Thursday, April 26, 2007

Quote of the day

"Regardless of the exact number of casualties, there are two basic facts to be remembered: the war was unjst and unnecessary, and our armed forces in Iraq deserve extraordinary gratitude and admiration fo their special courage and effectiveness. The fact is that, unlike during other times of national threat or crisis, the United States of America is not at war. To an an extraordinary degree, the entire burden of of the conflict has been focused on a few military personnel and their families, with no financial sacrifice or discomfort among 99.5 percent of the American people. Five hundred thousand troops were involved in the first Gulf War in the limited goal of evicting Iraq from Kuwait, but this time only one-third as many have been repeatedly sent to conquer and hold a large and complex nation." - Jimmy Carter, Our Endangered Values

I just finished this book the other day and will be writing a review in a day or so. But in the spirit of the previous post about the Moyers documentary about the complicity of the mainstream press in selling the Bush administration's war with Iraq, I will link to this post from Greenwald where he discusses the way that pre-invasion critics like Scott Ritter were smeared and dismissed by the same media pundits who we are expected to take seriously even though they've been proven dead wrong about Iraq while the "unserious" critics like Scott Ritter were actually the voices of reason.

I do so because Jimmy Carter was also one of those voices that protested presciently the invasion of Iraq, yet the noise machine is still busy demonizing him as an anti-American dictator loving anti-Semite.

In a March 3, 2003 op-ed entitled "Just War, or an Unjust War?" Carter voiced his concerns. I'll quote from the last paragraph just to illustrate how right he turned out to be.

The peace it establishes must be a clear improvement over what exists. Although there are visions of peace and democracy in Iraq, it is quite possible that the aftermath of a military invasion will destabilize the region and prompt terrorists to further jeopardize our security at home. Also, by defying overwhelming world opposition, the United States will undermine the United Nations as a viable institution for world peace.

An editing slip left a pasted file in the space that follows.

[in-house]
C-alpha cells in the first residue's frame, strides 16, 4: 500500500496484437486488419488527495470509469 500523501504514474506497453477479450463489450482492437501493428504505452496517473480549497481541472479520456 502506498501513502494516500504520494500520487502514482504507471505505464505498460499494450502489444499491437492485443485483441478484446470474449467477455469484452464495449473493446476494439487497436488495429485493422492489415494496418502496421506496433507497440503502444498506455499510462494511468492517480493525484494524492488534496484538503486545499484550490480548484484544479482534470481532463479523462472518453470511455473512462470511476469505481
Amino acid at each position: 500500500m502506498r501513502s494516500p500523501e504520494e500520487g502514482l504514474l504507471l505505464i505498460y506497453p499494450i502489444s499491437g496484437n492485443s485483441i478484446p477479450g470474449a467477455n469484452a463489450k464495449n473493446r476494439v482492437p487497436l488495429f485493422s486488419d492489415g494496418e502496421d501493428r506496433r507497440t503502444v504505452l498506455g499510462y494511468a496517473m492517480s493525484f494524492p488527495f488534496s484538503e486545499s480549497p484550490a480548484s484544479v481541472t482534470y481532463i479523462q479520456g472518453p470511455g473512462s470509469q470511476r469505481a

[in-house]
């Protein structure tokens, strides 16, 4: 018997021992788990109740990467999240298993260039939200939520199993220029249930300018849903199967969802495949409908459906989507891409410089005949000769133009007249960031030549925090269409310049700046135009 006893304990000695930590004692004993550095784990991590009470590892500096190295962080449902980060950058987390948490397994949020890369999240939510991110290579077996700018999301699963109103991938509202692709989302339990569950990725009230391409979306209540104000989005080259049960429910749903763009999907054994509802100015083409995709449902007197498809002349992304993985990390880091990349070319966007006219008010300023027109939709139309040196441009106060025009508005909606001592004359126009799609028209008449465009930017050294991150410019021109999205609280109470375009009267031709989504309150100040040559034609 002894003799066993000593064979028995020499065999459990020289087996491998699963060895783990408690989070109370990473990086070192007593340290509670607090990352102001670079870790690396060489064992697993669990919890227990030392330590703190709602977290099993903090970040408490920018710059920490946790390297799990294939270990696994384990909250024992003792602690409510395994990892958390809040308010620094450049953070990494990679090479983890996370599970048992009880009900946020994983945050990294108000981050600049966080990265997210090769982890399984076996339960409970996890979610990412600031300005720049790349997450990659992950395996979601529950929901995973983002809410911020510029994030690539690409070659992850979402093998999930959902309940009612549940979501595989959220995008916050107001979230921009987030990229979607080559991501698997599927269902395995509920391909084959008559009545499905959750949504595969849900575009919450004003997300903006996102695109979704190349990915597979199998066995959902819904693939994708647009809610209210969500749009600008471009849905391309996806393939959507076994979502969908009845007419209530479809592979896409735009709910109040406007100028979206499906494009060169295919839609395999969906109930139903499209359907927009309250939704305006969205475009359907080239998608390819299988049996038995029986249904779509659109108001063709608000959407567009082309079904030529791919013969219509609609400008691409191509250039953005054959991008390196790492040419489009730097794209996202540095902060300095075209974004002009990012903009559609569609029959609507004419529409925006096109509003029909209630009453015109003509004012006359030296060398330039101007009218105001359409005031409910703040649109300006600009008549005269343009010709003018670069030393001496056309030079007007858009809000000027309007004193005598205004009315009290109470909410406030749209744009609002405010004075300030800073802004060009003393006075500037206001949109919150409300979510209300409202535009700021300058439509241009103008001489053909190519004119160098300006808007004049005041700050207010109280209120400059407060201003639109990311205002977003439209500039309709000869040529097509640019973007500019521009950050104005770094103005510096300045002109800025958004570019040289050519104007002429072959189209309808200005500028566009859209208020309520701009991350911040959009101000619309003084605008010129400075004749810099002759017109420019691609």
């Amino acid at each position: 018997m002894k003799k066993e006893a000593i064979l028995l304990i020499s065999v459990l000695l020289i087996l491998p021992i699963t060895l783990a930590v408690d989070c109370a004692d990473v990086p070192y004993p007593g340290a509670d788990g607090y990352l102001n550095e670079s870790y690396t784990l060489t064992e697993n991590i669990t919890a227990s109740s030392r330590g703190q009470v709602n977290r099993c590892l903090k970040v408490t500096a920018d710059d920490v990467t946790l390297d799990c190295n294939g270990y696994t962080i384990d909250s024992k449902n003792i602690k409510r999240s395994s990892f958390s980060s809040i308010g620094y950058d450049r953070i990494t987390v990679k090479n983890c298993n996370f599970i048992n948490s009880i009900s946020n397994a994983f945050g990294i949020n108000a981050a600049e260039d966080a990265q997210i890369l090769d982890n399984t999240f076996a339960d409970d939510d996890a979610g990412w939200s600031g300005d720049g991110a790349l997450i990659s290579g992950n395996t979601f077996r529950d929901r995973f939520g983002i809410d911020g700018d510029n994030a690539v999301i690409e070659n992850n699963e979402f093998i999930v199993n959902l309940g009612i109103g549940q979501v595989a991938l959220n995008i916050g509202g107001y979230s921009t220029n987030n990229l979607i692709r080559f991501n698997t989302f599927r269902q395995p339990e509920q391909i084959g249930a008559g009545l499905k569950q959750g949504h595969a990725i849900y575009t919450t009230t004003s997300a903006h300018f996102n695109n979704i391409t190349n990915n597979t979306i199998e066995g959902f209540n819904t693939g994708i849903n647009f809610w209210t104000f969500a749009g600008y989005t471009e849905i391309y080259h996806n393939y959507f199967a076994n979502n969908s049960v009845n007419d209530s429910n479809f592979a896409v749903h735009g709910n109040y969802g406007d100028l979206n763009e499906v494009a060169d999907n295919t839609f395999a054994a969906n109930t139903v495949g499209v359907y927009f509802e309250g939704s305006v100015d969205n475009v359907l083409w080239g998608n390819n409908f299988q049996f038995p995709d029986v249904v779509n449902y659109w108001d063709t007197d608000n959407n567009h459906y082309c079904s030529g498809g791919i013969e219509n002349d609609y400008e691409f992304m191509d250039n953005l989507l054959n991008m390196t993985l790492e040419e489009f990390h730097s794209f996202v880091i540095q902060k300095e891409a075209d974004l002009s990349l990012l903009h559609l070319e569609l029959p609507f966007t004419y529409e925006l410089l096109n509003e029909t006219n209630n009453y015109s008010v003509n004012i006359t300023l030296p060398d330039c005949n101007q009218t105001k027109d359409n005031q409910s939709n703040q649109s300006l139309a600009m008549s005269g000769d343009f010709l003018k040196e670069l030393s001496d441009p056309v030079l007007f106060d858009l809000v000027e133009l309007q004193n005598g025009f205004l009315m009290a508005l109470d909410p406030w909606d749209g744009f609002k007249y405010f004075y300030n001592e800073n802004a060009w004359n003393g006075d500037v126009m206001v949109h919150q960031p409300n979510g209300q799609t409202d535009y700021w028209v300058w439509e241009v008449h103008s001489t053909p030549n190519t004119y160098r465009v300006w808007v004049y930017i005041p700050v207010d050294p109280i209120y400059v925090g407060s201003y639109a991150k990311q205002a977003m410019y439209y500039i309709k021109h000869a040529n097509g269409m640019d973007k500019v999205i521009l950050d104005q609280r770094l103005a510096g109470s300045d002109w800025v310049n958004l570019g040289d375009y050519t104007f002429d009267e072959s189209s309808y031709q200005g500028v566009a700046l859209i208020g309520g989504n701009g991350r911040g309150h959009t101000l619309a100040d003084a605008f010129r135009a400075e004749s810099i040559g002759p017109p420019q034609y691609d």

What about America's world standing if we don't go to war after such a great deployment of military forces in the region? The heartfelt sympathy and friendship offered to America after the 9/11 attacks, even from formerly antagonistic regimes, has been largely dissipated; increasingly unilateral and domineering policies have brought international trust in our country to its lowest level in memory. American stature will surely decline further if we launch a war in clear defiance of the United Nations. But to use the presence and threat of our military power to force Iraq's compliance with all United Nations resolutions — with war as a final option — will enhance our status as a champion of peace and justice.
There is something profoundly wrong with our national discourse that voices of reason like Carter and Ritter are marginalized yet the likes of Bill Kristol (see here for a stunning list of wrongness from Kristol), Peter Beinart, Charles Krauthammer, Jonah Golberg, etc. seem to see no ill consequences from being systematically wrong about Iraq. As Glenn notes in the post I link, one has to search in obscure journals and what not to here what Ritter thinks about Iraq or Iran. Jimmy Carter is able to get his voice heard because of his stature as a former President and one of the world's greatest humanitarians, but just think how many other voices of reason were drowned out by the cult of Bush war loyalists via their tactic of ritual defamation of anyone who stands in the way of the neoconservative dream of permanent endless wars.

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